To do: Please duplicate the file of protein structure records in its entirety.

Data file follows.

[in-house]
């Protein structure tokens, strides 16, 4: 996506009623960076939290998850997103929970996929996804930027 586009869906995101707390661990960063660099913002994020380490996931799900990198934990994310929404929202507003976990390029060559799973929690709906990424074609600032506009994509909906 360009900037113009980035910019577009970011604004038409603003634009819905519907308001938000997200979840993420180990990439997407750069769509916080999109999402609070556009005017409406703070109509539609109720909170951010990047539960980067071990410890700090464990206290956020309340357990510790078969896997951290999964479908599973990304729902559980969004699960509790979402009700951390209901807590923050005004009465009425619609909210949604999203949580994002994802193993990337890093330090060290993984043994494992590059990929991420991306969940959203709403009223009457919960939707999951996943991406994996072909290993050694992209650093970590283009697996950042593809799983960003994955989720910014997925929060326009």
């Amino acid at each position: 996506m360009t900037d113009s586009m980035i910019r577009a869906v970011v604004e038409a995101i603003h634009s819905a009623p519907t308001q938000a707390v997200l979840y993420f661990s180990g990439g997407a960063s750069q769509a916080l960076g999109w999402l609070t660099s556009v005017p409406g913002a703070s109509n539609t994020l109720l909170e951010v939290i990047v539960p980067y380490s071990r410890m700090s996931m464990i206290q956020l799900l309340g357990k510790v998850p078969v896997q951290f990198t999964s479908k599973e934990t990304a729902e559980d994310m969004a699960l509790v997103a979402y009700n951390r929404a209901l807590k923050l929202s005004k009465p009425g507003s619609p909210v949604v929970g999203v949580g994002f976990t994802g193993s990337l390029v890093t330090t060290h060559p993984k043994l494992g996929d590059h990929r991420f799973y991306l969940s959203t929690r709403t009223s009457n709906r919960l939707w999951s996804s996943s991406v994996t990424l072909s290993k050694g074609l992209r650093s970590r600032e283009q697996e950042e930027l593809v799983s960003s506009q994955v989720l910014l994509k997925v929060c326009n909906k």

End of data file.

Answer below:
[in-house]
């Protein structure tokens, strides 16, 4: 996506009623960076939290998850997103929970996929996804930027 586009869906995101707390661990960063660099913002994020380490996931799900990198934990994310929404929202507003976990390029060559799973929690709906990424074609600032506009994509909906 360009900037113009980035910019577009970011604004038409603003634009819905519907308001938000997200979840993420180990990439997407750069769509916080999109999402609070556009005017409406703070109509539609109720909170951010990047539960980067071990410890700090464990206290956020309340357990510790078969896997951290999964479908599973990304729902559980969004699960509790979402009700951390209901807590923050005004009465009425619609909210949604999203949580994002994802193993990337890093330090060290993984043994494992590059990929991420991306969940959203709403009223009457919960939707999951996943991406994996072909290993050694992209650093970590283009697996950042593809799983960003994955989720910014997925929060326009």
């Amino acid at each position: 996506m360009t900037d113009s586009m980035i910019r577009a869906v970011v604004e038409a995101i603003h634009s819905a009623p519907t308001q938000a707390v997200l979840y993420f661990s180990g990439g997407a960063s750069q769509a916080l960076g999109w999402l609070t660099s556009v005017p409406g913002a703070s109509n539609t994020l109720l909170e951010v939290i990047v539960p980067y380490s071990r410890m700090s996931m464990i206290q956020l799900l309340g357990k510790v998850p078969v896997q951290f990198t999964s479908k599973e934990t990304a729902e559980d994310m969004a699960l509790v997103a979402y009700n951390r929404a209901l807590k923050l929202s005004k009465p009425g507003s619609p909210v949604v929970g999203v949580g994002f976990t994802g193993s990337l390029v890093t330090t060290h060559p993984k043994l494992g996929d590059h990929r991420f799973y991306l969940s959203t929690r709403t009223s009457n709906r919960l939707w999951s996804s996943s991406v994996t990424l072909s290993k050694g074609l992209r650093s970590r600032e283009q697996e950042e930027l593809v799983s960003s506009q994955v989720l910014l994509k997925v929060c326009n909906k």